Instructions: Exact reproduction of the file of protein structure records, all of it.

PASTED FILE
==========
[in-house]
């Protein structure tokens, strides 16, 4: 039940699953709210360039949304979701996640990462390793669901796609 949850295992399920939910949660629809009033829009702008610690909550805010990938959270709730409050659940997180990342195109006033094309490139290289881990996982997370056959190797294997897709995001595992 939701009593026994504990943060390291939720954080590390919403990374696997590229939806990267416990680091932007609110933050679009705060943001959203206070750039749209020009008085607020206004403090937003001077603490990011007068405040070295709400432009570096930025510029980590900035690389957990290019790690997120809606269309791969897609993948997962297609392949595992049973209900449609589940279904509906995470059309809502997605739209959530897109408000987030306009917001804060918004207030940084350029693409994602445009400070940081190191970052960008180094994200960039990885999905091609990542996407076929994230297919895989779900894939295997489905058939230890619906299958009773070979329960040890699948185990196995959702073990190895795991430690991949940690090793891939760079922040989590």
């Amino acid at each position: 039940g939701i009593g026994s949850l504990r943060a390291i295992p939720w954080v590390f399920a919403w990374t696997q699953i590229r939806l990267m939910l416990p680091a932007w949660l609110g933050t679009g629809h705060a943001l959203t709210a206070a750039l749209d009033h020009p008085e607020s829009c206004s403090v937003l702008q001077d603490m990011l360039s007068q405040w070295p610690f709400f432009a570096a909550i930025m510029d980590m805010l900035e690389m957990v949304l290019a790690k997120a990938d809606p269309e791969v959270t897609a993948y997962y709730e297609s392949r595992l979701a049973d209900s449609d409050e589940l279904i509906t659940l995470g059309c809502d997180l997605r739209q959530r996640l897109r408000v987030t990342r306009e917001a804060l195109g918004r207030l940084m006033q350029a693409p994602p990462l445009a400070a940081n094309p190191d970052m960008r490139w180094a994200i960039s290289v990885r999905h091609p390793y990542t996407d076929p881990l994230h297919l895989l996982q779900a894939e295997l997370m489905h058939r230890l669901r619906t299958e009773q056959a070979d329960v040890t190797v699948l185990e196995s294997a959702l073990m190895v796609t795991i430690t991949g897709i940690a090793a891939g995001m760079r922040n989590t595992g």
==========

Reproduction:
[in-house]
């Protein structure tokens, strides 16, 4: 039940699953709210360039949304979701996640990462390793669901796609 949850295992399920939910949660629809009033829009702008610690909550805010990938959270709730409050659940997180990342195109006033094309490139290289881990996982997370056959190797294997897709995001595992 939701009593026994504990943060390291939720954080590390919403990374696997590229939806990267416990680091932007609110933050679009705060943001959203206070750039749209020009008085607020206004403090937003001077603490990011007068405040070295709400432009570096930025510029980590900035690389957990290019790690997120809606269309791969897609993948997962297609392949595992049973209900449609589940279904509906995470059309809502997605739209959530897109408000987030306009917001804060918004207030940084350029693409994602445009400070940081190191970052960008180094994200960039990885999905091609990542996407076929994230297919895989779900894939295997489905058939230890619906299958009773070979329960040890699948185990196995959702073990190895795991430690991949940690090793891939760079922040989590």
């Amino acid at each position: 039940g939701i009593g026994s949850l504990r943060a390291i295992p939720w954080v590390f399920a919403w990374t696997q699953i590229r939806l990267m939910l416990p680091a932007w949660l609110g933050t679009g629809h705060a943001l959203t709210a206070a750039l749209d009033h020009p008085e607020s829009c206004s403090v937003l702008q001077d603490m990011l360039s007068q405040w070295p610690f709400f432009a570096a909550i930025m510029d980590m805010l900035e690389m957990v949304l290019a790690k997120a990938d809606p269309e791969v959270t897609a993948y997962y709730e297609s392949r595992l979701a049973d209900s449609d409050e589940l279904i509906t659940l995470g059309c809502d997180l997605r739209q959530r996640l897109r408000v987030t990342r306009e917001a804060l195109g918004r207030l940084m006033q350029a693409p994602p990462l445009a400070a940081n094309p190191d970052m960008r490139w180094a994200i960039s290289v990885r999905h091609p390793y990542t996407d076929p881990l994230h297919l895989l996982q779900a894939e295997l997370m489905h058939r230890l669901r619906t299958e009773q056959a070979d329960v040890t190797v699948l185990e196995s294997a959702l073990m190895v796609t795991i430690t991949g897709i940690a090793a891939g995001m760079r922040n989590t595992g």